Back in “The Days”
Before cable networks got savvy at reorganizing their schedules to include some choice summer programming, that was generally a time when television was a desolate wasteland of repeats and reality shows. In other words, slim pickings. So that more than anything likely drove me to check out The Days. I got one thing out of it: an intense love for Evan Peters. In fact, when I look at that picture above, it reminds me that I had a clipping of just his section floating around my room for a few years. My association of Evan Peters to this is so strong, I was shocked to see it only ran for 6 episodes back in 2004. Honestly, other than some of my friends, I thought I was the only person on the planet that watched The Days, and was surely the only one that looked at Evan Peters when he popped up randomly and thought immediately of Cooper and yearned for his return to primetime. I savored his appearances and wished that the others around me knew the glories of Cooper Day. I see that he was on Invasion, and I do remember watching maybe the first 5 episodes or so (probably for him as well as William Fichtner, we share a birthday bond) but even their presence could not hold my interest in that show. I had no clue he was ever on One Tree Hill, but I definitely caught him on Dirt, House and Parenthood.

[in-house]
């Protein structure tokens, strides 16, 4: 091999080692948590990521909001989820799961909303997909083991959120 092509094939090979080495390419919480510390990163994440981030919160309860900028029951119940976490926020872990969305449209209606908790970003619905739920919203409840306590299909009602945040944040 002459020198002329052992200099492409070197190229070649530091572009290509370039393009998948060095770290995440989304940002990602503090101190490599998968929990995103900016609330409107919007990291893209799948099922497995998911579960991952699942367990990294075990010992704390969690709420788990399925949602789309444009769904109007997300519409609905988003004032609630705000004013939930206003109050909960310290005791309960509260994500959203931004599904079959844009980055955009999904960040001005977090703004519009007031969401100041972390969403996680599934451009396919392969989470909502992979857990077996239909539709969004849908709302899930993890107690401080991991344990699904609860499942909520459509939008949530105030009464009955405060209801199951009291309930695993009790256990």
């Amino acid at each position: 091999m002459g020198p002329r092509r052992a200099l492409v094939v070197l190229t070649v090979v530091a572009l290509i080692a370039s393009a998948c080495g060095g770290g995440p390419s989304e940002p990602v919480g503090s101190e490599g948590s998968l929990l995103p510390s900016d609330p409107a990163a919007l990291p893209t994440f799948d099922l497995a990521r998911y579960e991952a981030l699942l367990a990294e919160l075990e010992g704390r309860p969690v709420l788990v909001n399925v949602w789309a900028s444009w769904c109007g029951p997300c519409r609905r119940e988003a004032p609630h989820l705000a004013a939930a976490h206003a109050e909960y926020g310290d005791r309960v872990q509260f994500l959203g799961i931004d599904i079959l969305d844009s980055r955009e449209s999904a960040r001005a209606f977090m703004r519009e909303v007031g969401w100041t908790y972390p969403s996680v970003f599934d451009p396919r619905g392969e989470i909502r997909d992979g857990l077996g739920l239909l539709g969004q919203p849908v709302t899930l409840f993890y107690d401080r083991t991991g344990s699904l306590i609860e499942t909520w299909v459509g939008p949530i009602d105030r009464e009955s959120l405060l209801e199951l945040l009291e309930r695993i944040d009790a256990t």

Finally, flash forward to American Horror Story, where his character Tate is just plain fascinating. At the risk of sounding like all the fangirls on imdb, Tate is easily my favorite part of the show. This is the first time Evan has really gotten a character to showcase his talent. It is hard for many people to reconcile themselves to liking Tate, especially with his crimes. And it is really easy to judge those that seem to like him even in the face of his actions.
I argue that the writers have been very crafty in their portrayal of Tate, especially to make an unsympathetic character sympathetic and forcing viewers to feel conflicted over their emotions towards him (I mean, isn’t that the point?). We initially know he is a bit unhinged, his dark dreams having landed him in therapy. We slowly get the impression he is a ghost of the Murder House, and with his victims coming back to haunt him on Halloween, that his dreams may actually be a reality. “Piggy Piggy” revealed that yes, in 1994 Tate executed a Columbine-style attack on his high school and was later killed in his bedroom by a SWAT team raid.
But the Tate we know from the show has no memory of these events and has no clue that he is dead. He may have dreams depicting what he did, but he is not lying to his victims when he says he has no idea what they are talking about. This Tate is a tabula rasa version of his living self. How can you lay fault on the version of Tate that Violet knows when he is a lost soul? Especially when the Murder House may have driven him to commit the act in the first place? The show is giving you a scapegoat for your feelings toward Tate and I wholeheartedly embrace it. The rest of the show is a mishmash of weird, but Evan’s scenes in “Piggy Piggy” felt genuine and made me feel. I can’t wait for the rest of Tate’s journey this season.